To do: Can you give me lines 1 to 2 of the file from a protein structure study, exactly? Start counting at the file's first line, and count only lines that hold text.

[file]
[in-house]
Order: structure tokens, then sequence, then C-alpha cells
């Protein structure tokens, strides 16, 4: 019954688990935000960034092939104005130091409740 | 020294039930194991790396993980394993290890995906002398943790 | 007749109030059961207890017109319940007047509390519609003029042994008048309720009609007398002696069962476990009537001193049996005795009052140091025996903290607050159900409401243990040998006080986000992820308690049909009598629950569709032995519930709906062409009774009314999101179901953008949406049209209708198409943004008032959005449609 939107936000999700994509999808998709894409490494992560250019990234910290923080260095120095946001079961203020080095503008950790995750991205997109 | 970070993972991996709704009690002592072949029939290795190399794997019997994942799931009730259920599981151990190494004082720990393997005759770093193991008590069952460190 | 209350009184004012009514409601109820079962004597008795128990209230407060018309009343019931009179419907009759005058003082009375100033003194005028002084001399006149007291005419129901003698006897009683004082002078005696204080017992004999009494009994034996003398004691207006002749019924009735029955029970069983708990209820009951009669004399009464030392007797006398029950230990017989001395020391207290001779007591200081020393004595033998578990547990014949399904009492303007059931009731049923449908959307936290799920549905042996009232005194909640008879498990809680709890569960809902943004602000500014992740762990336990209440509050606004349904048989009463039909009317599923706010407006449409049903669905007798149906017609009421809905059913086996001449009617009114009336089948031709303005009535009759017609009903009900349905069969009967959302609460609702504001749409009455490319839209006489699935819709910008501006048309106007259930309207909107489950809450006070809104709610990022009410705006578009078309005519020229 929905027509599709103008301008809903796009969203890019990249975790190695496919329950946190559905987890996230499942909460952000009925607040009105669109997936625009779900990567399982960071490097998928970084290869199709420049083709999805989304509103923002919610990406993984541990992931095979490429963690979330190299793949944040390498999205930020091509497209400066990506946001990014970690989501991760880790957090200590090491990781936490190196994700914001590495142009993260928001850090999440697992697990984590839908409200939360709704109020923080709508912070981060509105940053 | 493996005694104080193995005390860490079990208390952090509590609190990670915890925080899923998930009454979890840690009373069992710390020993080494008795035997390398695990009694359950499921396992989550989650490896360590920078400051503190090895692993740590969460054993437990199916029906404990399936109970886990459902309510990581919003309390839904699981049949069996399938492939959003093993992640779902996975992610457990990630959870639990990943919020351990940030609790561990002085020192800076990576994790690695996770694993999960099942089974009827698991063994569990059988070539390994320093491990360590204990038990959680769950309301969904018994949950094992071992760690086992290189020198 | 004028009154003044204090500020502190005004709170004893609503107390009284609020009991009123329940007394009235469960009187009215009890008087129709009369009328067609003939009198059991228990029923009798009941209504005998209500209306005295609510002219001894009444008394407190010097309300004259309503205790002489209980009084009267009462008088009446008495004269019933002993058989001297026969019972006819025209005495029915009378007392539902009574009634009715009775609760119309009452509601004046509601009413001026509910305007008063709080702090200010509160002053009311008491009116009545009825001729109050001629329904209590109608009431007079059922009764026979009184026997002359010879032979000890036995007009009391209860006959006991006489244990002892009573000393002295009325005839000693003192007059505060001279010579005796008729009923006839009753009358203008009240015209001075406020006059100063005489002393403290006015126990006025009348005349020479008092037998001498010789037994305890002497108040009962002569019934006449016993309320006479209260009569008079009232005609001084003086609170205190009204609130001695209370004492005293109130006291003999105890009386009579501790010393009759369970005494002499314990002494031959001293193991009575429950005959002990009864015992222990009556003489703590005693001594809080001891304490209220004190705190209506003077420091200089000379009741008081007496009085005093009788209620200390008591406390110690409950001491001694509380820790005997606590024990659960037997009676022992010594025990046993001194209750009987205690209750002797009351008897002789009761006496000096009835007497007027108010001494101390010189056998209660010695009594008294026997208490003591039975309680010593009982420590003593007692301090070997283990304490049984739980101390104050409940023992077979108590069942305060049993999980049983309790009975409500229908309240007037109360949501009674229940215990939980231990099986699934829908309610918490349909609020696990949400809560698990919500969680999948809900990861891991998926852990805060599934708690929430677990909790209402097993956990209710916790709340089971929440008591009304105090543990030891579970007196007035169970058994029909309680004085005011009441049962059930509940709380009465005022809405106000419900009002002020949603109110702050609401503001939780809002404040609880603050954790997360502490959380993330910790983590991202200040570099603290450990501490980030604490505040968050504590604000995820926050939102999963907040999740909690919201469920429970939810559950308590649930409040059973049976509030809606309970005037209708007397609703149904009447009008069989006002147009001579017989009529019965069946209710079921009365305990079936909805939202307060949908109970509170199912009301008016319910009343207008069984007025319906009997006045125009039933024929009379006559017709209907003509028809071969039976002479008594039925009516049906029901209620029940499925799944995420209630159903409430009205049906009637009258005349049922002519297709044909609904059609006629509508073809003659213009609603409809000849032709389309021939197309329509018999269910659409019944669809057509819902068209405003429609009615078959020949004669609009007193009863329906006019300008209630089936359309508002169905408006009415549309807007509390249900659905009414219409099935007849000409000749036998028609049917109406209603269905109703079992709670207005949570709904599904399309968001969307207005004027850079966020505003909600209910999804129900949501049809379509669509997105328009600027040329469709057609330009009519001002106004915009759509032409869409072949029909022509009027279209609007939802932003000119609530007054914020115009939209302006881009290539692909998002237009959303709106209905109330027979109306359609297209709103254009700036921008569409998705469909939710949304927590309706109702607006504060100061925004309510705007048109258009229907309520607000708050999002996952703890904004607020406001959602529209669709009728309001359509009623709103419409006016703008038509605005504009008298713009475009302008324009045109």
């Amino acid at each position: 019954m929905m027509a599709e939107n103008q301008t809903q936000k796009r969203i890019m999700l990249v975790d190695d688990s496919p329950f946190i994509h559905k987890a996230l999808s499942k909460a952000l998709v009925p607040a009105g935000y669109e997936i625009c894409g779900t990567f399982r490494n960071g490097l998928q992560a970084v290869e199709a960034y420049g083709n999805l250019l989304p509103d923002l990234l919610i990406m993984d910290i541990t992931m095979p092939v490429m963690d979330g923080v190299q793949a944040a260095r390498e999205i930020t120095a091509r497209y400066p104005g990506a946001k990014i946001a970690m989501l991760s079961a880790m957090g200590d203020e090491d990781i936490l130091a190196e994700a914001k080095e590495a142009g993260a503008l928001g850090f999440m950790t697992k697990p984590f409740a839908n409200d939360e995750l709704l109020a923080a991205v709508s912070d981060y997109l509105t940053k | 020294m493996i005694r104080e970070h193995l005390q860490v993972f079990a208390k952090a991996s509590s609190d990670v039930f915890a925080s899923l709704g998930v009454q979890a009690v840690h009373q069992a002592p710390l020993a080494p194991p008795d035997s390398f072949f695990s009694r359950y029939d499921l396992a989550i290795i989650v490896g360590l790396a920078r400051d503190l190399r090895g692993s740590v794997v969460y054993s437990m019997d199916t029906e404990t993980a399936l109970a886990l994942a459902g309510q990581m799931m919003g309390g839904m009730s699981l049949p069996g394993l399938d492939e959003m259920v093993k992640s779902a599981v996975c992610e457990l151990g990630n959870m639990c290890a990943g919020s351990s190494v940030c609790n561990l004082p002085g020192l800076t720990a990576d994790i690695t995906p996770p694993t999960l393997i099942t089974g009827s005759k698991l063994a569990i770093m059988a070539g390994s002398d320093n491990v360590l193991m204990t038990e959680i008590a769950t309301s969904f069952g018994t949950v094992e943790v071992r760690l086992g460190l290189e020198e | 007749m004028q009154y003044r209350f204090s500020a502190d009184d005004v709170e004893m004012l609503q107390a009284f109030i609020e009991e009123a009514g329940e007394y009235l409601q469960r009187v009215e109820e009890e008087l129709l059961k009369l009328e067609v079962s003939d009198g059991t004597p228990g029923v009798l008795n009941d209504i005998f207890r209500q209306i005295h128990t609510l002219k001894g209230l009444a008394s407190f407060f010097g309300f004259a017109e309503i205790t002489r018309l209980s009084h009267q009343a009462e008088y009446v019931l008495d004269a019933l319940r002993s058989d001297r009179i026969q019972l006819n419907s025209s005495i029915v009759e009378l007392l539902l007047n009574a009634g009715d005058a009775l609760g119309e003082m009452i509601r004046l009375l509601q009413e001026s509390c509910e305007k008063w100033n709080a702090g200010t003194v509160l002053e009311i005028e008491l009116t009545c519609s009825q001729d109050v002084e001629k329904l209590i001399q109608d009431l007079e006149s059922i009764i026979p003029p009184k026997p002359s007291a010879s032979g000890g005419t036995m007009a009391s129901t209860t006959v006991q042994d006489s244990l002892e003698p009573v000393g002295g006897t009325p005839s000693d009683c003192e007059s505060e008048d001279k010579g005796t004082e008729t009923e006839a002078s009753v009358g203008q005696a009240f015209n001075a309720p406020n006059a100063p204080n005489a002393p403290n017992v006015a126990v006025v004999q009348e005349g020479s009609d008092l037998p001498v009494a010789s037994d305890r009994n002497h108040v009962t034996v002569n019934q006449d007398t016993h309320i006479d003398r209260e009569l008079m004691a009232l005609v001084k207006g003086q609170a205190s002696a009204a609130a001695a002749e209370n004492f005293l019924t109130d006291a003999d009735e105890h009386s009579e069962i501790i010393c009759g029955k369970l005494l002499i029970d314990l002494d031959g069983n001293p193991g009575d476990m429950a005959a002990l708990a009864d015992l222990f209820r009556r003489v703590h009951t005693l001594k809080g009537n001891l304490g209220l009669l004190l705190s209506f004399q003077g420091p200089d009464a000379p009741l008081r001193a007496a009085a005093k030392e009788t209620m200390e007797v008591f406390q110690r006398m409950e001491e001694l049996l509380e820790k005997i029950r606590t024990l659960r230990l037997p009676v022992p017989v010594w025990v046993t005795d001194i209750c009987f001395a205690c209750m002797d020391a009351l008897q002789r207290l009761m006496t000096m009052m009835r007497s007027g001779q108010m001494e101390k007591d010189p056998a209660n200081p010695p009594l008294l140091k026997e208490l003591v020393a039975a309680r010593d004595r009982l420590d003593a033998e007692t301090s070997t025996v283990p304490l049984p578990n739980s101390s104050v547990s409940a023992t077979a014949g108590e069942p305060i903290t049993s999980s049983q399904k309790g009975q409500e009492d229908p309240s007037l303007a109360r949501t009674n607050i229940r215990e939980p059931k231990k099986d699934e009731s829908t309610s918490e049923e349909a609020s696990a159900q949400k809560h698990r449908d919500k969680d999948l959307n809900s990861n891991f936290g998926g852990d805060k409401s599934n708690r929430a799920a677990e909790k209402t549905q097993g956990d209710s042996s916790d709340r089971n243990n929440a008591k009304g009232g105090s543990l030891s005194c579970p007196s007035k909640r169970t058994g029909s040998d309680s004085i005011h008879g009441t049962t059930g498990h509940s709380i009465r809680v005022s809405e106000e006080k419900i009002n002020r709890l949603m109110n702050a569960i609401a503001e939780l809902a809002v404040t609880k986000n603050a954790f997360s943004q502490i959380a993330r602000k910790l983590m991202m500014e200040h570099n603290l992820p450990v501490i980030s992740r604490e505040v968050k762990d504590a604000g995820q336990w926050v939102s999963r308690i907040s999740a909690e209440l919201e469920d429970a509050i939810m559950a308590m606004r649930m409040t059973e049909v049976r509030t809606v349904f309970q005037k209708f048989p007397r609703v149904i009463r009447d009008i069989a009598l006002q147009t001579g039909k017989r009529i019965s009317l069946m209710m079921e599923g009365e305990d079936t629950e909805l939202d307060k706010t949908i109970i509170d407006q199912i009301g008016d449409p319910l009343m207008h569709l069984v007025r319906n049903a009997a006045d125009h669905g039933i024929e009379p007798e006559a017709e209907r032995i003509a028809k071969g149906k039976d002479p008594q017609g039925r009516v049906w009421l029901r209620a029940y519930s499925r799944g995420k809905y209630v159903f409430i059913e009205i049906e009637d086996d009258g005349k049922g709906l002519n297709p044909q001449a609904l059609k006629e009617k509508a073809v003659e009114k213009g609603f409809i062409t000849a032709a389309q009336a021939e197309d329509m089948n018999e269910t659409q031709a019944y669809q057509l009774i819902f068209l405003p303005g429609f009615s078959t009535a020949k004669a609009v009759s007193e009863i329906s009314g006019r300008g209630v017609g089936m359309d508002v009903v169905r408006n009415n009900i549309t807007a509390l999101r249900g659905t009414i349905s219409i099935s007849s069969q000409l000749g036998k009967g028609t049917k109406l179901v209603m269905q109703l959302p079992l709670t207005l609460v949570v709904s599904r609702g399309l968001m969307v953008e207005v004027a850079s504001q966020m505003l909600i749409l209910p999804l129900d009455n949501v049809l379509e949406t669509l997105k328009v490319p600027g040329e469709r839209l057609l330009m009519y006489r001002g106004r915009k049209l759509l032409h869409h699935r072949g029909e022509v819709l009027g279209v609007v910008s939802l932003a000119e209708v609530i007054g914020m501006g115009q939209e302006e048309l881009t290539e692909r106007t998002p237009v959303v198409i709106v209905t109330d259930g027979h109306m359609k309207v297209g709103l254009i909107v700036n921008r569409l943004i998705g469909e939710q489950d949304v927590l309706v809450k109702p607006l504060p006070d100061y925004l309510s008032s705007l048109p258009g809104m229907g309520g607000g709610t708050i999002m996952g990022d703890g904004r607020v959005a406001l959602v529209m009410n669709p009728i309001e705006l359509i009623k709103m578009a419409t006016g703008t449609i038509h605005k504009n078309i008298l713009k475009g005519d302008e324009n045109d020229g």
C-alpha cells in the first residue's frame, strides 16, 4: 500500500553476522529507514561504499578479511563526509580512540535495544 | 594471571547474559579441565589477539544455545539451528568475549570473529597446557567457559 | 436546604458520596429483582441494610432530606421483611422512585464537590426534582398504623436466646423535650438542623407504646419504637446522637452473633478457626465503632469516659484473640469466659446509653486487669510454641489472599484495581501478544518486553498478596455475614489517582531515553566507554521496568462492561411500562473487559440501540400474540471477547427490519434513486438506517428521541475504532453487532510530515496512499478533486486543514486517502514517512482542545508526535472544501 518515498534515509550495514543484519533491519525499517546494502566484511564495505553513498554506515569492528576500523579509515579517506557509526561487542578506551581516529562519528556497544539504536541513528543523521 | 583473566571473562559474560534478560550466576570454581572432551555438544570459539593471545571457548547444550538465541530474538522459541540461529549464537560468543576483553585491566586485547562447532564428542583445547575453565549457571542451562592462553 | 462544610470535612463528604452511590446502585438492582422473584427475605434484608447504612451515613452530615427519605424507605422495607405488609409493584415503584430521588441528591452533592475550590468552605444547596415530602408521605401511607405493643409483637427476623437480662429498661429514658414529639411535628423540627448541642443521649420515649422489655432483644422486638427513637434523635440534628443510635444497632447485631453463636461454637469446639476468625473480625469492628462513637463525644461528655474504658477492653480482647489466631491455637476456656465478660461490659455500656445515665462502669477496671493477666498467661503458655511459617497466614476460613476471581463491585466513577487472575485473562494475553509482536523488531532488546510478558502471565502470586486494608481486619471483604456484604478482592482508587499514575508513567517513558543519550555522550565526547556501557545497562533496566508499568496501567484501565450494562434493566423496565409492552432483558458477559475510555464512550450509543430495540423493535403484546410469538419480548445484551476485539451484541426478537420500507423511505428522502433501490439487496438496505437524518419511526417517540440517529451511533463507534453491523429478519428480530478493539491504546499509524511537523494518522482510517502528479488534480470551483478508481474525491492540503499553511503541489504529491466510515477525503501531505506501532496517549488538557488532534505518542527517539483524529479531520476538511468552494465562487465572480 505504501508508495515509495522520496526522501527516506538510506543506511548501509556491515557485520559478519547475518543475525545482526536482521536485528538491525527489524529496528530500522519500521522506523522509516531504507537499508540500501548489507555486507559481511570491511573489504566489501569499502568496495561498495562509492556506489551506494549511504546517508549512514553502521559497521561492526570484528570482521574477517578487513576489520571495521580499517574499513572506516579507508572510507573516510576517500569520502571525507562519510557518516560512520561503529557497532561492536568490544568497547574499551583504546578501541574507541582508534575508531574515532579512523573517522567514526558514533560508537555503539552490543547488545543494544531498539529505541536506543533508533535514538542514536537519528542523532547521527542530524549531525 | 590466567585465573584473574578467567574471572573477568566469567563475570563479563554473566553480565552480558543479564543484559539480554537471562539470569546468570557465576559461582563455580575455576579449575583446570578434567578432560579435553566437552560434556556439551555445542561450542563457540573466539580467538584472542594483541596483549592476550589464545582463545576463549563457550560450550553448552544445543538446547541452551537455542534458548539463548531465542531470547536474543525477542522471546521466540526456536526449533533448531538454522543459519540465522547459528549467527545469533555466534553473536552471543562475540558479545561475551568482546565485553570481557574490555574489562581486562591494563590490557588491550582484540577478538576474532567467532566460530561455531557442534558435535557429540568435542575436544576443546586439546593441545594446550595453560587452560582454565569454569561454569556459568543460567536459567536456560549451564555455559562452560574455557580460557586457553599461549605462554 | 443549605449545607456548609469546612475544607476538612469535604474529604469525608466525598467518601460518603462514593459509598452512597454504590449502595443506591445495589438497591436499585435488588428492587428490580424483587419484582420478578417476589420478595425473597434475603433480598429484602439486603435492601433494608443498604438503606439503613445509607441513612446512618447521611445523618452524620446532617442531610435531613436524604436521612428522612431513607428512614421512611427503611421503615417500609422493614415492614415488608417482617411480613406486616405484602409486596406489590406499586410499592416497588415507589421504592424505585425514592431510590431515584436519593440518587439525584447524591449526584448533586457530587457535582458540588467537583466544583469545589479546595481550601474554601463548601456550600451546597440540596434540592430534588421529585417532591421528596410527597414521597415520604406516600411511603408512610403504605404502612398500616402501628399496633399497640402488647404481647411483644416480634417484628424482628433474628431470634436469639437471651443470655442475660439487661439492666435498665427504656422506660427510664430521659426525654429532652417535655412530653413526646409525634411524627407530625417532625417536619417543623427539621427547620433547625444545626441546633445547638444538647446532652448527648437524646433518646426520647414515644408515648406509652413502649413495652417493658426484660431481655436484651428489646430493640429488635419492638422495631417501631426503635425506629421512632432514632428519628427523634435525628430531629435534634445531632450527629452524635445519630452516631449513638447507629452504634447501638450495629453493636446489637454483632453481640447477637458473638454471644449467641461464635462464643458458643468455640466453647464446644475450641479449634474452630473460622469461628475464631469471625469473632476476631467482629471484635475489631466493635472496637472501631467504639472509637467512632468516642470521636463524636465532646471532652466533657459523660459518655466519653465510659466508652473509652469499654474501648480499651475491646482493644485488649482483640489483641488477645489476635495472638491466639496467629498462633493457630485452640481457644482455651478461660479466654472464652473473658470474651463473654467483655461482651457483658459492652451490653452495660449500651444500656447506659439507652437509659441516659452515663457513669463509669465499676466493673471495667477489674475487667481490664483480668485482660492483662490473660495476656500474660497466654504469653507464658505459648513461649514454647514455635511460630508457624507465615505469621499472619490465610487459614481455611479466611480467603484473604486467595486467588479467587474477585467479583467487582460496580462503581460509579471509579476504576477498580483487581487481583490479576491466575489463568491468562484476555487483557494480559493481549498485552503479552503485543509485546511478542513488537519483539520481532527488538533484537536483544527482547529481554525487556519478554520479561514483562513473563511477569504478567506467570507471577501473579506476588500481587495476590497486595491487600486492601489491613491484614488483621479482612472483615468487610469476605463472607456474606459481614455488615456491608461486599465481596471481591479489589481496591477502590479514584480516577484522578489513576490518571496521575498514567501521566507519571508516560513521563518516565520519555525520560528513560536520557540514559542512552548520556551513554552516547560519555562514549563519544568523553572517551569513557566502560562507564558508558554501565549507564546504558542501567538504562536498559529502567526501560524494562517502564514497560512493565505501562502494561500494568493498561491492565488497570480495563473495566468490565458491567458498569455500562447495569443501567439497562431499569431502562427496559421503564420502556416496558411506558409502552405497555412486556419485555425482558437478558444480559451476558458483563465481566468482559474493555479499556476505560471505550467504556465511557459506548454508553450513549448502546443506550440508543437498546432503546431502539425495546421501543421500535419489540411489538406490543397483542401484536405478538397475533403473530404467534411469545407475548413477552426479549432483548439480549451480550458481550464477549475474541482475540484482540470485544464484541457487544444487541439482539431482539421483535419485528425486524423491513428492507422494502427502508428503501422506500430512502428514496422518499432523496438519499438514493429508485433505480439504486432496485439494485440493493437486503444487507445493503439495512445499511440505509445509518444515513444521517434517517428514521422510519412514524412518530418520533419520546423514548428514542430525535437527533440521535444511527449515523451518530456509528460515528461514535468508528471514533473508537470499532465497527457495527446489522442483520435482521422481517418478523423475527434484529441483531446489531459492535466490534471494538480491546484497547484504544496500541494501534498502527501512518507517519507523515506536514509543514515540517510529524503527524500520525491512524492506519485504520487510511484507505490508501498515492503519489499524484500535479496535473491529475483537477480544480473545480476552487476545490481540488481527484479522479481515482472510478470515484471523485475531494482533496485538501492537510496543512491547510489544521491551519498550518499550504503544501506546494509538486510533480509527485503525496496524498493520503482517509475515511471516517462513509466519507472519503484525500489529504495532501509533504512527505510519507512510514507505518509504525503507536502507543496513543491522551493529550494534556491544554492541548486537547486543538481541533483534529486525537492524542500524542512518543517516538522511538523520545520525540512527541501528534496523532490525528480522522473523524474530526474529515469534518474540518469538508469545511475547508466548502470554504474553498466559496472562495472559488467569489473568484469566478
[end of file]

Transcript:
[in-house]
Order: structure tokens, then sequence, then C-alpha cells